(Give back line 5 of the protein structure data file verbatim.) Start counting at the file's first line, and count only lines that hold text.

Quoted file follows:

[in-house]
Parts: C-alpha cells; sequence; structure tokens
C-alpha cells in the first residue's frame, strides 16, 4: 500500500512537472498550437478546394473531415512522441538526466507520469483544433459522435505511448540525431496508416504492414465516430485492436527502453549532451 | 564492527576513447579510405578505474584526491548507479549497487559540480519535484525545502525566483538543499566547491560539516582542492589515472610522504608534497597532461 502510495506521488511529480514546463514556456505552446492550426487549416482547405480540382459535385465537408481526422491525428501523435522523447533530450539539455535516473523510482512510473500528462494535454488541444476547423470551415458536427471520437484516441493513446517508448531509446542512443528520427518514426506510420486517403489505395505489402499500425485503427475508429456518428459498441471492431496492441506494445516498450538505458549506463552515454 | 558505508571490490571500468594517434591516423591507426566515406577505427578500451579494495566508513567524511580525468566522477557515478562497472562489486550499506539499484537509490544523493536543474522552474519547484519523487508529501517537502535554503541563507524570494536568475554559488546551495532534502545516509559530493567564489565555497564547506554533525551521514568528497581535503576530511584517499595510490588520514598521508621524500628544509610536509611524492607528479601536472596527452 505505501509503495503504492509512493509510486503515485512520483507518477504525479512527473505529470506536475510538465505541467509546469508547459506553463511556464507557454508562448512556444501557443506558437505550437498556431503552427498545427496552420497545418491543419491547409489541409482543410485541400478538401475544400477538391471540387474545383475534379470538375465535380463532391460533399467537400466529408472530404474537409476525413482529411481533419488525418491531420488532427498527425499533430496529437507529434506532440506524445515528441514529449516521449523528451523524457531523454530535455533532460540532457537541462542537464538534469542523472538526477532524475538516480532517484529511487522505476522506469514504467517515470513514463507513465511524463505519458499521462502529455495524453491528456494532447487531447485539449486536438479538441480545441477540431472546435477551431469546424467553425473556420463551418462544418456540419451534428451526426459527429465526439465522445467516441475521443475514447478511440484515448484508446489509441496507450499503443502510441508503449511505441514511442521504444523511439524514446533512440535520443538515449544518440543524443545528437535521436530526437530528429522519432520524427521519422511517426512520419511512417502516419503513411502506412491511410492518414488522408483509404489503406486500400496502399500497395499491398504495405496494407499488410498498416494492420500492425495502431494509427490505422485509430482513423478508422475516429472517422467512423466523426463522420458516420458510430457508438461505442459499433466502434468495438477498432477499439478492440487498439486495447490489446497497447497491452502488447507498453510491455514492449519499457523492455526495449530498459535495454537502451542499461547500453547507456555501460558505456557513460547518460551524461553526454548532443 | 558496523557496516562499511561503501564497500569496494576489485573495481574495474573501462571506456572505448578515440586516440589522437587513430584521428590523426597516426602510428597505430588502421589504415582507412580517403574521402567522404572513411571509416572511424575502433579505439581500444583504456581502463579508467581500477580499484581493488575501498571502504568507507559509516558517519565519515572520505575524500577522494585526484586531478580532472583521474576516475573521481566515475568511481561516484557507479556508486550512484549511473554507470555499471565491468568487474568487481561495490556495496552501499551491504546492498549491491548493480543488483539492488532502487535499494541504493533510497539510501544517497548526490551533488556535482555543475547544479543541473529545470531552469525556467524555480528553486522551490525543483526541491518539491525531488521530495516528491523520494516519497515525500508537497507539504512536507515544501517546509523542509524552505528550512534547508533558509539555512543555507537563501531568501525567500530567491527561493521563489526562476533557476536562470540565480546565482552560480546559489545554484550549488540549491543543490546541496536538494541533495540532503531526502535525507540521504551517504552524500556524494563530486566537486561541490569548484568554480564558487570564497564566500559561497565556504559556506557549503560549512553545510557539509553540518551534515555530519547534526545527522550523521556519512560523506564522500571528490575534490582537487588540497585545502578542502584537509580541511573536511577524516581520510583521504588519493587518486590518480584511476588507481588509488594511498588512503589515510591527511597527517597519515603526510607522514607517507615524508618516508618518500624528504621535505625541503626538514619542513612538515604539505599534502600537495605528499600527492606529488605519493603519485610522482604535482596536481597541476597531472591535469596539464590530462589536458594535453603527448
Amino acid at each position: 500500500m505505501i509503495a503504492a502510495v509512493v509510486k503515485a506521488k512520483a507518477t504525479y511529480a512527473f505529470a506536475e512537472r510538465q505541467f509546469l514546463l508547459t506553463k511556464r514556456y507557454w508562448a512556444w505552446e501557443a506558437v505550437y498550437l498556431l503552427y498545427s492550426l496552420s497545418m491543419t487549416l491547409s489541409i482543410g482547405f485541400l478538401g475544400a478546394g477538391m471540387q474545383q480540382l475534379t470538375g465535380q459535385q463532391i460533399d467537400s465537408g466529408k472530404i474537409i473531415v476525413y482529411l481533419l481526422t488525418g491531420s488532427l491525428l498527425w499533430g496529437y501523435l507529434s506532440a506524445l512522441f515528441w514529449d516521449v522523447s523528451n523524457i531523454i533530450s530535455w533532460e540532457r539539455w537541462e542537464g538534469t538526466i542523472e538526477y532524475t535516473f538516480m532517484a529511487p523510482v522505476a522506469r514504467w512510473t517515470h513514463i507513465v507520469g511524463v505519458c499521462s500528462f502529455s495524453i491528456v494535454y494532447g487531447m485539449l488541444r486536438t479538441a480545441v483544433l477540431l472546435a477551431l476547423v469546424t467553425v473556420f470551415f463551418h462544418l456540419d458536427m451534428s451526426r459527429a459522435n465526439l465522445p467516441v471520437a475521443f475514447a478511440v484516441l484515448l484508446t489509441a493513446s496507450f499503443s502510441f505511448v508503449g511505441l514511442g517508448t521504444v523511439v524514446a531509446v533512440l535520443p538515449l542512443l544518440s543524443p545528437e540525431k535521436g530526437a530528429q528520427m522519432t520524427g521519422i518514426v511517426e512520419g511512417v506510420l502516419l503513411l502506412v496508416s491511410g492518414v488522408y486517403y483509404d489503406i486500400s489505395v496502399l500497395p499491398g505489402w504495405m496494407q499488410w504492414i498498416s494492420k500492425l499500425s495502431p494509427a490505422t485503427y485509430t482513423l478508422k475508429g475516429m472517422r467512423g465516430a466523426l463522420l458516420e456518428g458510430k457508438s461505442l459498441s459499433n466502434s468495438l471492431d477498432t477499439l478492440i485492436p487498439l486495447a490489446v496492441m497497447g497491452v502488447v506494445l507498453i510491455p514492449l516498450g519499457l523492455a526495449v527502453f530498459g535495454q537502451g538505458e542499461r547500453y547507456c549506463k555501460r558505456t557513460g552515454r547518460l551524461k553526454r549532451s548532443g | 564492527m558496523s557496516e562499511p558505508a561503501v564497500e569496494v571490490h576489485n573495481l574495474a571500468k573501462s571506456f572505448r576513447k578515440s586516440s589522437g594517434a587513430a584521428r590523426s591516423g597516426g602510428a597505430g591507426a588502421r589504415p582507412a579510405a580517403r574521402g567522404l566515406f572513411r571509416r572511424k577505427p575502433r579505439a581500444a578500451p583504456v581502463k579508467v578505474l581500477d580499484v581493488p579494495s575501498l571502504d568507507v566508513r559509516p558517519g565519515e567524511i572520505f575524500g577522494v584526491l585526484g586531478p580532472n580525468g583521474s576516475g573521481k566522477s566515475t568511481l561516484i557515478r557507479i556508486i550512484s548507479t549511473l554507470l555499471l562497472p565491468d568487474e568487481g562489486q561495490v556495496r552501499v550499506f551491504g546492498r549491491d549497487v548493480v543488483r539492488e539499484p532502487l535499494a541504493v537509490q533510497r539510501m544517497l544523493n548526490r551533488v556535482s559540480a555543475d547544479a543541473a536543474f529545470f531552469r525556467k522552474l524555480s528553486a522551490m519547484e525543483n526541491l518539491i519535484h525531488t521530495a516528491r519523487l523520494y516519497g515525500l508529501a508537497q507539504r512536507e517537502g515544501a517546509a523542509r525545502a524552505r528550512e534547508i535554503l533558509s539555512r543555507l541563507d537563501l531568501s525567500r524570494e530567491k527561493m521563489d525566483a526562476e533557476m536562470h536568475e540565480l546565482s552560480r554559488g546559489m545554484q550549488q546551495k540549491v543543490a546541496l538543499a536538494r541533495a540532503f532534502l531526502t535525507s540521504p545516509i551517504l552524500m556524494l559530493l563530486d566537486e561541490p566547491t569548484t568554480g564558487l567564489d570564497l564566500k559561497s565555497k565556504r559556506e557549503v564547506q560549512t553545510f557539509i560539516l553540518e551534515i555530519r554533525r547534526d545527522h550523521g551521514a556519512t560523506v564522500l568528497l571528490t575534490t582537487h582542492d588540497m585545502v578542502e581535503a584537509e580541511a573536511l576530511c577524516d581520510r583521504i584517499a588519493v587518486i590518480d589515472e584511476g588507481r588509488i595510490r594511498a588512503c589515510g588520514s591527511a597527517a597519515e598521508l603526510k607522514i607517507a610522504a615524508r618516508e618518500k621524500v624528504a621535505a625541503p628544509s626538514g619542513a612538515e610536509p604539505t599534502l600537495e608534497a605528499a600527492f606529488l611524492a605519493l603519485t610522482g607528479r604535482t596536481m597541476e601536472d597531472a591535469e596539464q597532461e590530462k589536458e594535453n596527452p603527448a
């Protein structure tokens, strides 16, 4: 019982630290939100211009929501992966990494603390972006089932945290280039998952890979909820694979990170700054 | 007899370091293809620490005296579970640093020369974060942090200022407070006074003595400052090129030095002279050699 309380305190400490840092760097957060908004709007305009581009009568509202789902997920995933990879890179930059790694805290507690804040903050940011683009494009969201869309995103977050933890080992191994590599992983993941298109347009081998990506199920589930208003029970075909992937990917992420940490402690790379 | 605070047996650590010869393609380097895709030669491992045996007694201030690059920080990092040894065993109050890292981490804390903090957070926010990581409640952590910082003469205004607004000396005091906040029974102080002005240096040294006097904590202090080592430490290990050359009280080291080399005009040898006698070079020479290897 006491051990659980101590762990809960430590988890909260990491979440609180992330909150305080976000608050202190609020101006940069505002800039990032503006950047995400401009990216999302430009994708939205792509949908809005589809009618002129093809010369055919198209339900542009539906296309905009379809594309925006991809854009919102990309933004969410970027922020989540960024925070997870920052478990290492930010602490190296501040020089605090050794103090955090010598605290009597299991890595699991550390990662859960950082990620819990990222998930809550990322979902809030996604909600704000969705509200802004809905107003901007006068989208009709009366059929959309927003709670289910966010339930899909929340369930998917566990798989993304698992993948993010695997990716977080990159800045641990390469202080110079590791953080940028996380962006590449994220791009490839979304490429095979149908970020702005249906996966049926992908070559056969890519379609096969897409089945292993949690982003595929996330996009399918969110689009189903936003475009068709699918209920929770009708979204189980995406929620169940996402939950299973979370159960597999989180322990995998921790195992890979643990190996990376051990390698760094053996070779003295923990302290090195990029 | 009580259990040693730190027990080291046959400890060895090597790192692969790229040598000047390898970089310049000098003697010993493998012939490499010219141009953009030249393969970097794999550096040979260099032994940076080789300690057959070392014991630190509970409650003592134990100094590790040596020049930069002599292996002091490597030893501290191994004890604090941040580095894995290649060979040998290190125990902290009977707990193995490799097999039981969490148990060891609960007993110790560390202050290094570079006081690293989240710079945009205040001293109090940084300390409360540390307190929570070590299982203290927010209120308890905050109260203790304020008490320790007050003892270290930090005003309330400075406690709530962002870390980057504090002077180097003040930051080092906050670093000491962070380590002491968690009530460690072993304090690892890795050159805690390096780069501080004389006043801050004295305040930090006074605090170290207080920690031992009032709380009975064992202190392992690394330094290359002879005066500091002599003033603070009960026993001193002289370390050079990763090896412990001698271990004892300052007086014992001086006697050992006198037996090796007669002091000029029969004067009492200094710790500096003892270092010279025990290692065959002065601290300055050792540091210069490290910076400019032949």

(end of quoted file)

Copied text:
């Protein structure tokens, strides 16, 4: 019982630290939100211009929501992966990494603390972006089932945290280039998952890979909820694979990170700054 | 007899370091293809620490005296579970640093020369974060942090200022407070006074003595400052090129030095002279050699 309380305190400490840092760097957060908004709007305009581009009568509202789902997920995933990879890179930059790694805290507690804040903050940011683009494009969201869309995103977050933890080992191994590599992983993941298109347009081998990506199920589930208003029970075909992937990917992420940490402690790379 | 605070047996650590010869393609380097895709030669491992045996007694201030690059920080990092040894065993109050890292981490804390903090957070926010990581409640952590910082003469205004607004000396005091906040029974102080002005240096040294006097904590202090080592430490290990050359009280080291080399005009040898006698070079020479290897 006491051990659980101590762990809960430590988890909260990491979440609180992330909150305080976000608050202190609020101006940069505002800039990032503006950047995400401009990216999302430009994708939205792509949908809005589809009618002129093809010369055919198209339900542009539906296309905009379809594309925006991809854009919102990309933004969410970027922020989540960024925070997870920052478990290492930010602490190296501040020089605090050794103090955090010598605290009597299991890595699991550390990662859960950082990620819990990222998930809550990322979902809030996604909600704000969705509200802004809905107003901007006068989208009709009366059929959309927003709670289910966010339930899909929340369930998917566990798989993304698992993948993010695997990716977080990159800045641990390469202080110079590791953080940028996380962006590449994220791009490839979304490429095979149908970020702005249906996966049926992908070559056969890519379609096969897409089945292993949690982003595929996330996009399918969110689009189903936003475009068709699918209920929770009708979204189980995406929620169940996402939950299973979370159960597999989180322990995998921790195992890979643990190996990376051990390698760094053996070779003295923990302290090195990029 | 009580259990040693730190027990080291046959400890060895090597790192692969790229040598000047390898970089310049000098003697010993493998012939490499010219141009953009030249393969970097794999550096040979260099032994940076080789300690057959070392014991630190509970409650003592134990100094590790040596020049930069002599292996002091490597030893501290191994004890604090941040580095894995290649060979040998290190125990902290009977707990193995490799097999039981969490148990060891609960007993110790560390202050290094570079006081690293989240710079945009205040001293109090940084300390409360540390307190929570070590299982203290927010209120308890905050109260203790304020008490320790007050003892270290930090005003309330400075406690709530962002870390980057504090002077180097003040930051080092906050670093000491962070380590002491968690009530460690072993304090690892890795050159805690390096780069501080004389006043801050004295305040930090006074605090170290207080920690031992009032709380009975064992202190392992690394330094290359002879005066500091002599003033603070009960026993001193002289370390050079990763090896412990001698271990004892300052007086014992001086006697050992006198037996090796007669002091000029029969004067009492200094710790500096003892270092010279025990290692065959002065601290300055050792540091210069490290910076400019032949």